Jair Lapid was known in Israel as a moderator and author: Now he could end Benjamin Netanyahu’s career as prime minister. That would pay off his steadfastness.
Two months after the general election, Israel’s opposition leader Jair Lapid is holding all the strings in hand to herald the end of the era of Prime Minister Benjamin Netanyahu. With a government that spans the entire political spectrum from left to right, the 57-year-old wants to prove with his liberal party Yesch Atid (There is a future): There is a future for Israel without “King Bibi”.
Yesh Atid finished second behind Netanyahu’s Likud with 17 seats in the March election. It was Israel’s fourth vote in less than two years, and once again the mandate was far from clear. After Netanyahu failed to form a government, the mandate went to former television presenter Lapid.
Broad party alliance necessary
In the shadow of the 11-day conflict between Israel and the radical Palestinian organizations in the Gaza Strip, Lapid tried to forge a viable coalition without Netanyahu. On Sunday he announced that he wanted to form a coalition with the nationalist hardliner Naftali Bennett and his right-wing religious Jamina party by the end of the deadline on Wednesday. What both have in common is that they want to get rid of Netanyahu after twelve years in office.
Lapid even offered Bennett the opportunity to be the first prime minister in a joint government for two years. Lapid would then serve the second part of the term. In order to break the threshold of 61 seats in the Knesset, Lapid has to dare to join forces with Bennett and other Arab-Israeli and left-wing parties.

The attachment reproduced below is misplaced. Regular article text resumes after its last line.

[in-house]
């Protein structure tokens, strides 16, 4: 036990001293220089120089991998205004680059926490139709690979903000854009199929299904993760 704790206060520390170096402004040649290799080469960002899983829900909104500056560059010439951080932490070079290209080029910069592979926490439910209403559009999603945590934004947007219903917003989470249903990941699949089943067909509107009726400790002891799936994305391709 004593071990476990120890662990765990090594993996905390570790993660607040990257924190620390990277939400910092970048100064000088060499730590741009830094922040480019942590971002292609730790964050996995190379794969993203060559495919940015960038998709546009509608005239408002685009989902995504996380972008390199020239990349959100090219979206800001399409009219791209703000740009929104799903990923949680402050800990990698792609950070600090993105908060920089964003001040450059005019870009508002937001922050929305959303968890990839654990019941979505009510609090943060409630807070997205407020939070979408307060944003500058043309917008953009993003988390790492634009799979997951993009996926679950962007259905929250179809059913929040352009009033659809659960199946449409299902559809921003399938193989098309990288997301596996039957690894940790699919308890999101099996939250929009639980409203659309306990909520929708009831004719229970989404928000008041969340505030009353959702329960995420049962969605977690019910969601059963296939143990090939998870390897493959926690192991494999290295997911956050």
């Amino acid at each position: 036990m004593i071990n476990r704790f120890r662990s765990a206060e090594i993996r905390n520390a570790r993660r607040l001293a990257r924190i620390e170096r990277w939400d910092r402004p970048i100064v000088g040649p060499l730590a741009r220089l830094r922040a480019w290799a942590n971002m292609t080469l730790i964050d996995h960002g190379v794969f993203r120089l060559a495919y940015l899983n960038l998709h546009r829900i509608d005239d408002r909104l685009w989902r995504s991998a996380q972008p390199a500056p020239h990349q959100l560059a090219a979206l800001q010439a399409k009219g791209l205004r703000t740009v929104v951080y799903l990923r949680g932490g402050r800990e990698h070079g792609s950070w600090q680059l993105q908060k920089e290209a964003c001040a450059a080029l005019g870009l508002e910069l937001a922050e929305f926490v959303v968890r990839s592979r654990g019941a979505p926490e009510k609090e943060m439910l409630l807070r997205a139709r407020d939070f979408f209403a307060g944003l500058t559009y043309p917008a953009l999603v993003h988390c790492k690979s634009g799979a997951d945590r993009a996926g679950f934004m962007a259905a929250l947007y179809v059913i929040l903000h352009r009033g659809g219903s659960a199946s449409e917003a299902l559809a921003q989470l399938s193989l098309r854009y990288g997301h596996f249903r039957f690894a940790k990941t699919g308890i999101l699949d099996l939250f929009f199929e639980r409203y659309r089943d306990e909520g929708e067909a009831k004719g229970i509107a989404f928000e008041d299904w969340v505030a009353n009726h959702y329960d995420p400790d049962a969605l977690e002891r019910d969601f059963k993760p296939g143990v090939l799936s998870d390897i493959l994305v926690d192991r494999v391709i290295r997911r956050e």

TV presenter, author, prime minister?
Born in Tel Aviv in 1963, Lapid is still known to large parts of the Israeli population as a news presenter on private television and as the author of numerous thrillers, children’s and non-fiction books. Before making a career in politics, Lapid, who is also a hobby boxer and martial arts athlete, was voted Israel’s Most Attractive Man.
When Lapid founded his party in 2012, he was ridiculed by many: Critics judged another case of a media star who hoped to turn his celebrities into political success. But Lapid, who followed in the footsteps of his father, the former Justice Minister Josef “Tommy” Lapid, with his switch from journalism to politics, taught her better: In the 2013 election, Jesch Atid achieved a surprise success; The party entered the Knesset with 19 seats, and Lapid became finance minister for a short time.
Perseverance pays off
Lapid has long been at odds with Netanyahu. In 2019, Jesch Atid joined the blue-white center-left alliance led by ex-army chief Benny Gantz. When Gantz broke his central election promise a year ago after the third parliamentary election within a year and under the impression of the corona pandemic and entered into a unity government with Netanyahu, Lapid left the blue-white alliance.
As the opposition leader, Lapid predicted the end of the fragile Netanyahu-Gantz coalition in December. Lapid’s steadfastness in not joining any government under Netanyahu’s leadership apparently boosted him in favor of the electorate – while Gantz lost much of its approval.